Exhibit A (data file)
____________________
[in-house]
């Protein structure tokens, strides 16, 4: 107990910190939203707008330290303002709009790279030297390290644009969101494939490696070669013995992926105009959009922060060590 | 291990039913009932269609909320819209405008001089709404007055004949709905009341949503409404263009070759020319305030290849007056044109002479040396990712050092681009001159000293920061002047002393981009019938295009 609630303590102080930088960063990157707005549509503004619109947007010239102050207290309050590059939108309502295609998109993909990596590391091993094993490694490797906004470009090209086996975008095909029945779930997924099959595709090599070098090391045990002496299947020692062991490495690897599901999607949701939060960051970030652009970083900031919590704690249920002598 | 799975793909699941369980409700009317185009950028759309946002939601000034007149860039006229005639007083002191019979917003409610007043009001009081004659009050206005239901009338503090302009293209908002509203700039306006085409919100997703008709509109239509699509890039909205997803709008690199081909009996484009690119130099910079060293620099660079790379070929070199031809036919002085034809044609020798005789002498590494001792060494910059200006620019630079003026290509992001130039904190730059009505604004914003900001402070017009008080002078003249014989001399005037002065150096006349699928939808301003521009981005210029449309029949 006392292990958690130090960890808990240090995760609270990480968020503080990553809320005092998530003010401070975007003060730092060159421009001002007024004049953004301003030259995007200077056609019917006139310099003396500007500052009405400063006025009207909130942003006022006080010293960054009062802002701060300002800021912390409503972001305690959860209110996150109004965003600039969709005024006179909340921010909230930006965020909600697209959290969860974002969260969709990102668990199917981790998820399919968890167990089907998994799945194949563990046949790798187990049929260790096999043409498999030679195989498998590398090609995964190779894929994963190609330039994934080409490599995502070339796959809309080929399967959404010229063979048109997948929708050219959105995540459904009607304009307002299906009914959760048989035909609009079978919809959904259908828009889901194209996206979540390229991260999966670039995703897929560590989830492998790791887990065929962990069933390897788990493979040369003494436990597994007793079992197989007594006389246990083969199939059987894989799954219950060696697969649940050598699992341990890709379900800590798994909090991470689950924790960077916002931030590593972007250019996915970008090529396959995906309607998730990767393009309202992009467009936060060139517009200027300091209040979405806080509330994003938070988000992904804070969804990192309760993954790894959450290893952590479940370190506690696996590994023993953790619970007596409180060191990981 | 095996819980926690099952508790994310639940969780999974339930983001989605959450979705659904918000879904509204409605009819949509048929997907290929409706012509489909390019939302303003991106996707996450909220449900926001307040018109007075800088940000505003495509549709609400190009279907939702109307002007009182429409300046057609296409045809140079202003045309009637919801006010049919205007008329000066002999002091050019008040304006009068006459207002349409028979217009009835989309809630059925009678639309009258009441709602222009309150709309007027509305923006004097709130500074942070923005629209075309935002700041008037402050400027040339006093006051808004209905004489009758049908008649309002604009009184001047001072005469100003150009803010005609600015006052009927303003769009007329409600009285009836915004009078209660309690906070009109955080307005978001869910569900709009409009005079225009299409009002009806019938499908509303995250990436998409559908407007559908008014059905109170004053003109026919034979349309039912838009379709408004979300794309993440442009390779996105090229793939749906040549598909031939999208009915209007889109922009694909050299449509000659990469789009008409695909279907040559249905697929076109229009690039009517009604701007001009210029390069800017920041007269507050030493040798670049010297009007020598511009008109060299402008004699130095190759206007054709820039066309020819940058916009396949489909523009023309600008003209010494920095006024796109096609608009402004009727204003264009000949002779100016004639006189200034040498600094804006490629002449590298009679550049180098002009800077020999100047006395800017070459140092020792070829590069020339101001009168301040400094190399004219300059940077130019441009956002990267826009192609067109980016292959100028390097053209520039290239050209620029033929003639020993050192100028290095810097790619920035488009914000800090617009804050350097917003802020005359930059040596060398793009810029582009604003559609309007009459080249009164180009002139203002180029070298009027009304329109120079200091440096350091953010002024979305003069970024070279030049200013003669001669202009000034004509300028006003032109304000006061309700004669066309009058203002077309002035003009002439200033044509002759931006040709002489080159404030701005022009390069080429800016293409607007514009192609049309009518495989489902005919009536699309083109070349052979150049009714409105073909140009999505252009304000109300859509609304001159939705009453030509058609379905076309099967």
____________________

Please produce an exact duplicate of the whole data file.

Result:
[in-house]
């Protein structure tokens, strides 16, 4: 107990910190939203707008330290303002709009790279030297390290644009969101494939490696070669013995992926105009959009922060060590 | 291990039913009932269609909320819209405008001089709404007055004949709905009341949503409404263009070759020319305030290849007056044109002479040396990712050092681009001159000293920061002047002393981009019938295009 609630303590102080930088960063990157707005549509503004619109947007010239102050207290309050590059939108309502295609998109993909990596590391091993094993490694490797906004470009090209086996975008095909029945779930997924099959595709090599070098090391045990002496299947020692062991490495690897599901999607949701939060960051970030652009970083900031919590704690249920002598 | 799975793909699941369980409700009317185009950028759309946002939601000034007149860039006229005639007083002191019979917003409610007043009001009081004659009050206005239901009338503090302009293209908002509203700039306006085409919100997703008709509109239509699509890039909205997803709008690199081909009996484009690119130099910079060293620099660079790379070929070199031809036919002085034809044609020798005789002498590494001792060494910059200006620019630079003026290509992001130039904190730059009505604004914003900001402070017009008080002078003249014989001399005037002065150096006349699928939808301003521009981005210029449309029949 006392292990958690130090960890808990240090995760609270990480968020503080990553809320005092998530003010401070975007003060730092060159421009001002007024004049953004301003030259995007200077056609019917006139310099003396500007500052009405400063006025009207909130942003006022006080010293960054009062802002701060300002800021912390409503972001305690959860209110996150109004965003600039969709005024006179909340921010909230930006965020909600697209959290969860974002969260969709990102668990199917981790998820399919968890167990089907998994799945194949563990046949790798187990049929260790096999043409498999030679195989498998590398090609995964190779894929994963190609330039994934080409490599995502070339796959809309080929399967959404010229063979048109997948929708050219959105995540459904009607304009307002299906009914959760048989035909609009079978919809959904259908828009889901194209996206979540390229991260999966670039995703897929560590989830492998790791887990065929962990069933390897788990493979040369003494436990597994007793079992197989007594006389246990083969199939059987894989799954219950060696697969649940050598699992341990890709379900800590798994909090991470689950924790960077916002931030590593972007250019996915970008090529396959995906309607998730990767393009309202992009467009936060060139517009200027300091209040979405806080509330994003938070988000992904804070969804990192309760993954790894959450290893952590479940370190506690696996590994023993953790619970007596409180060191990981 | 095996819980926690099952508790994310639940969780999974339930983001989605959450979705659904918000879904509204409605009819949509048929997907290929409706012509489909390019939302303003991106996707996450909220449900926001307040018109007075800088940000505003495509549709609400190009279907939702109307002007009182429409300046057609296409045809140079202003045309009637919801006010049919205007008329000066002999002091050019008040304006009068006459207002349409028979217009009835989309809630059925009678639309009258009441709602222009309150709309007027509305923006004097709130500074942070923005629209075309935002700041008037402050400027040339006093006051808004209905004489009758049908008649309002604009009184001047001072005469100003150009803010005609600015006052009927303003769009007329409600009285009836915004009078209660309690906070009109955080307005978001869910569900709009409009005079225009299409009002009806019938499908509303995250990436998409559908407007559908008014059905109170004053003109026919034979349309039912838009379709408004979300794309993440442009390779996105090229793939749906040549598909031939999208009915209007889109922009694909050299449509000659990469789009008409695909279907040559249905697929076109229009690039009517009604701007001009210029390069800017920041007269507050030493040798670049010297009007020598511009008109060299402008004699130095190759206007054709820039066309020819940058916009396949489909523009023309600008003209010494920095006024796109096609608009402004009727204003264009000949002779100016004639006189200034040498600094804006490629002449590298009679550049180098002009800077020999100047006395800017070459140092020792070829590069020339101001009168301040400094190399004219300059940077130019441009956002990267826009192609067109980016292959100028390097053209520039290239050209620029033929003639020993050192100028290095810097790619920035488009914000800090617009804050350097917003802020005359930059040596060398793009810029582009604003559609309007009459080249009164180009002139203002180029070298009027009304329109120079200091440096350091953010002024979305003069970024070279030049200013003669001669202009000034004509300028006003032109304000006061309700004669066309009058203002077309002035003009002439200033044509002759931006040709002489080159404030701005022009390069080429800016293409607007514009192609049309009518495989489902005919009536699309083109070349052979150049009714409105073909140009999505252009304000109300859509609304001159939705009453030509058609379905076309099967």